VERY VERY VERY GOOD! When sewing small quantitiesand spending your spare time by the sewing machine it's extremely difficult to calculate a reasonable price for your job and effort. My only objection is that this info should be given to all those who even consider 150 GBP is FAR to much for a handmade, fully boned corset.
This is at least the 4th time I have reread this article. Thank you so much for providing it. Competitor analysis is so difficult for me. When one "bespoke", which isn't really bespoke as there are no mockups, fittings, etc. charges $150 US for a 10 boned corset with twill strength, it is so difficult to compare to a minimum 26 boned corset underbust (cincher) with coutil and contrast stitching, reinforced busks and lacing areas, hand stitched bindings, etc. How do you convince the novice corset wearing the extreme difference in truly bespoke and true construction practices when they can buy a "bespoke" "couture" online so easily?
I think that's something that each of us has to struggle with and I don't know that I have a clear-cut answer. You can try drawing parallels, such as: an expensive, well-made and balanced pair of shoes vs those from a budget shoe shop. I think that is a fit that is relatable for almost everyone. Personally, I try to bring awareness through education. Here obviously I am preaching to the converted, speaking amongst my peers, but on my own website and on my twice monthly column at The Lingerie Addict I try to educate consumers (case in point: http://www.thelingerieaddict.com/2012/01/what-you-didnt-know-to-look-for-in-a-corset-5-myths-debunked.html).
Explain not only the differences, but why your way is better. Look for something easily visible or quantifiable. "Twill fabric has a unbalanced diagonal grain, so it will shift over time." "Each mockup is an opportunity to improve the fit; without them, a so-called bespoke corset is mere guesswork." Etc. Photos also help.
Follow on: Also, I have used the "loss leader" for short term with tons of add-ons included to very good advantage so far. However, this practice gave me a basic zero profit margin for these items. But I do like the idea and I think that it does encourage sales. But I remember reading advice from Cathy on FR that stated not to undercharge, as when prices are raised (realistically) the consumer often thinks you are trying to "rip them off". Advice?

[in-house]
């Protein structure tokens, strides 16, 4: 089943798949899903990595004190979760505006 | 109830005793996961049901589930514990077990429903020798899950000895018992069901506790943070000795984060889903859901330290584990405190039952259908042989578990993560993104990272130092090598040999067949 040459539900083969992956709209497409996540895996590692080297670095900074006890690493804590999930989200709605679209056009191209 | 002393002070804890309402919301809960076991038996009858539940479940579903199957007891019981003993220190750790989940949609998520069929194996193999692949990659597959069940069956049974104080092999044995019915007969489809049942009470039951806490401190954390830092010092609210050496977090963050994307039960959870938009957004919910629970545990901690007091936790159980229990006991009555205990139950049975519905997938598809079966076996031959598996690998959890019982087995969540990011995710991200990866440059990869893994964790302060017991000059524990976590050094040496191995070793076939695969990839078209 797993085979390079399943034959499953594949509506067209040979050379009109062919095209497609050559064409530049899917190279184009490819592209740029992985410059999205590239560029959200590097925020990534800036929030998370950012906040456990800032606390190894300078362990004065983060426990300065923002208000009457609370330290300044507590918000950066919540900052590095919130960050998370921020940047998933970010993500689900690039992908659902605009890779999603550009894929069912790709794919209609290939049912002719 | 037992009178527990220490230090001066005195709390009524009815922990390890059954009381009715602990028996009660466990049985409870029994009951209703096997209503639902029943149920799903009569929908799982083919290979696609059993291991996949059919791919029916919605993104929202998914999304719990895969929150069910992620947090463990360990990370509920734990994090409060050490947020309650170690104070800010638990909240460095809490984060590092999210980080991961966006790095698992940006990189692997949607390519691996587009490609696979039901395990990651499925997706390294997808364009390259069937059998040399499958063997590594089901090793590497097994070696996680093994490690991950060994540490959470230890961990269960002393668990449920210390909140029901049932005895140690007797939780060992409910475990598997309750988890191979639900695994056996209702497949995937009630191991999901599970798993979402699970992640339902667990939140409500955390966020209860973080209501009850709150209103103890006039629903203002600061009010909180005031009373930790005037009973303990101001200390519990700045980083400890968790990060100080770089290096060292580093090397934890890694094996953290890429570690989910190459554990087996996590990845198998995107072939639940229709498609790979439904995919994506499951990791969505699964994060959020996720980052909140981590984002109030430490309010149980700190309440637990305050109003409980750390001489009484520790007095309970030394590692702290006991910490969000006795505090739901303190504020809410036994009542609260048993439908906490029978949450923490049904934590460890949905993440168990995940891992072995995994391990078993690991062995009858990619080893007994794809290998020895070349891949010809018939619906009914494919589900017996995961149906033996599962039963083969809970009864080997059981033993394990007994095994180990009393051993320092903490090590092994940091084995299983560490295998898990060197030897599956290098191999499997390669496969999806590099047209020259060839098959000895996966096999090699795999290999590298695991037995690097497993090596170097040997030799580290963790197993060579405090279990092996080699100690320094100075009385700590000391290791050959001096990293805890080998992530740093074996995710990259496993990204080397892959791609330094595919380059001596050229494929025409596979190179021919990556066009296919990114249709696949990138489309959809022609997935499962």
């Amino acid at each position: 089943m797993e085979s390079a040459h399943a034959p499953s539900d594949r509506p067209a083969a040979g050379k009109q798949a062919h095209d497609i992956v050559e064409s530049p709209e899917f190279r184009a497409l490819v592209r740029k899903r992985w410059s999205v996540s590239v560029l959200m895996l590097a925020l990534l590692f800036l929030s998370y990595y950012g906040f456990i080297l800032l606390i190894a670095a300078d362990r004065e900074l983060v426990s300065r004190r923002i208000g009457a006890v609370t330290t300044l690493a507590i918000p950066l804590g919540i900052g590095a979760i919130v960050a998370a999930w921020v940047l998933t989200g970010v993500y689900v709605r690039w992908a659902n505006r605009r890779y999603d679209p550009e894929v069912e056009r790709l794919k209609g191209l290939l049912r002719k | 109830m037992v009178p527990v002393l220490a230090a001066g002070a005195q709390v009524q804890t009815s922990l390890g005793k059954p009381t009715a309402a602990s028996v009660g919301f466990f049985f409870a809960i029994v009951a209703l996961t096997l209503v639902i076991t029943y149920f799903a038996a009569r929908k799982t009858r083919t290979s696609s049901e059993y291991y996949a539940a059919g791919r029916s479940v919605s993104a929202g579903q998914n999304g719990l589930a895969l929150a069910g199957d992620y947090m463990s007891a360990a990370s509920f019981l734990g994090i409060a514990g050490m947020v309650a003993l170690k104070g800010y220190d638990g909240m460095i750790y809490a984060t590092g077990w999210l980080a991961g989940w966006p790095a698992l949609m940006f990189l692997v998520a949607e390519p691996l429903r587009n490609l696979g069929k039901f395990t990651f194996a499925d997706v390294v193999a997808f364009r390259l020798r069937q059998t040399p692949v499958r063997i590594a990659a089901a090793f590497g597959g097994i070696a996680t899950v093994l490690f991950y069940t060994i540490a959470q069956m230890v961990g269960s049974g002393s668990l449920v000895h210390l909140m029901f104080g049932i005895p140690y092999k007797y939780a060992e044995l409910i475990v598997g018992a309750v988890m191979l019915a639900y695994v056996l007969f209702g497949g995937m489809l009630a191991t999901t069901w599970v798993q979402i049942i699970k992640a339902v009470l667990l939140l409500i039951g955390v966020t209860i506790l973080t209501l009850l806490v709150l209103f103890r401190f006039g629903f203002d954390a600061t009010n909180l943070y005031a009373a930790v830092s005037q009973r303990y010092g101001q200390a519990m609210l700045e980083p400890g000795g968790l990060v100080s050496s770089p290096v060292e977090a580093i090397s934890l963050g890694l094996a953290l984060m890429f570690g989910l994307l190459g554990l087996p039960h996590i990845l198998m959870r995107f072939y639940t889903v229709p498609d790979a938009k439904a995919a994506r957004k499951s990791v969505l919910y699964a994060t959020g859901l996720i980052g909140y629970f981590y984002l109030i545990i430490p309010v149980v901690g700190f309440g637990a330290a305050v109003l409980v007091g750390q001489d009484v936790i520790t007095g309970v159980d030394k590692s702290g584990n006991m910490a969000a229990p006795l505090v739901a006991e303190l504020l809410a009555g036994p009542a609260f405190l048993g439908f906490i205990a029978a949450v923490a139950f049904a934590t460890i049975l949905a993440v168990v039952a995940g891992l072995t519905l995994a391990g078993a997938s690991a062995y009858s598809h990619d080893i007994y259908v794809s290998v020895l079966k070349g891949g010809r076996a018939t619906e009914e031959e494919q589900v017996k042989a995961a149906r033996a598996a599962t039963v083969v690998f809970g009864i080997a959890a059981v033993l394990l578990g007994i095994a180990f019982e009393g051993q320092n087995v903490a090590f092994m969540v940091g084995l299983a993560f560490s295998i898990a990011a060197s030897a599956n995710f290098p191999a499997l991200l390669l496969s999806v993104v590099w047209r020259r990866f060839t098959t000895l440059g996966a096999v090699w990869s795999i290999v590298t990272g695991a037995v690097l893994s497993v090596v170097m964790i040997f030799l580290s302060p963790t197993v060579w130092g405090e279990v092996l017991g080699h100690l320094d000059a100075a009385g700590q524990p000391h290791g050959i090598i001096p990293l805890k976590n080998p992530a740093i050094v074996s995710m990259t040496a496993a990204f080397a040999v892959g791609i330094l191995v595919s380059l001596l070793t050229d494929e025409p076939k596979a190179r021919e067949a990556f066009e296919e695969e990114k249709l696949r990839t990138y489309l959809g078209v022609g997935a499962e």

There's a difference between a loss leader, sale, or a giveaway to encourage purchase [on higher ticket items], and a simple price raise. I think the key is a clear message: a loss leader that is always at that low price doesn't confuse a client. A sale or giveaway with a clear purpose and/or closing date is also straightforward and understandable. This whole article is basically to help us not undercharge, but to price with intent.
If anyone tries to give you a hard time for raising your prices (which will be easier for them to do if you make it a large jump, surprising/potentially excluding your existing clientelle), you can cite any of the realistic factors that cause any business to raise their prices: increased cost of goods/business, more accurate assessment of labor time, simple supply and demand, increased experience and therefore higher quality, so on.
Honestly, if it's been working for you thus far, I wouldn't be too worried!
Er - I ran out of room again, but I also meant to say, on the topic of raising your prices: rather than just doing it all at once, bring them up slowly in smaller increments to allow your market time to adjust. Announce it when or before it happens. Yes, it is always easier to bring prices down rather than up, but as the motivational poster says, "What's easy is not always right, and what's right is not always easy." You are a businessperson and a craftsperson both; your prices should reflect that and your clients should respect that! If they don't, then you probably don't really want them as clients anyway.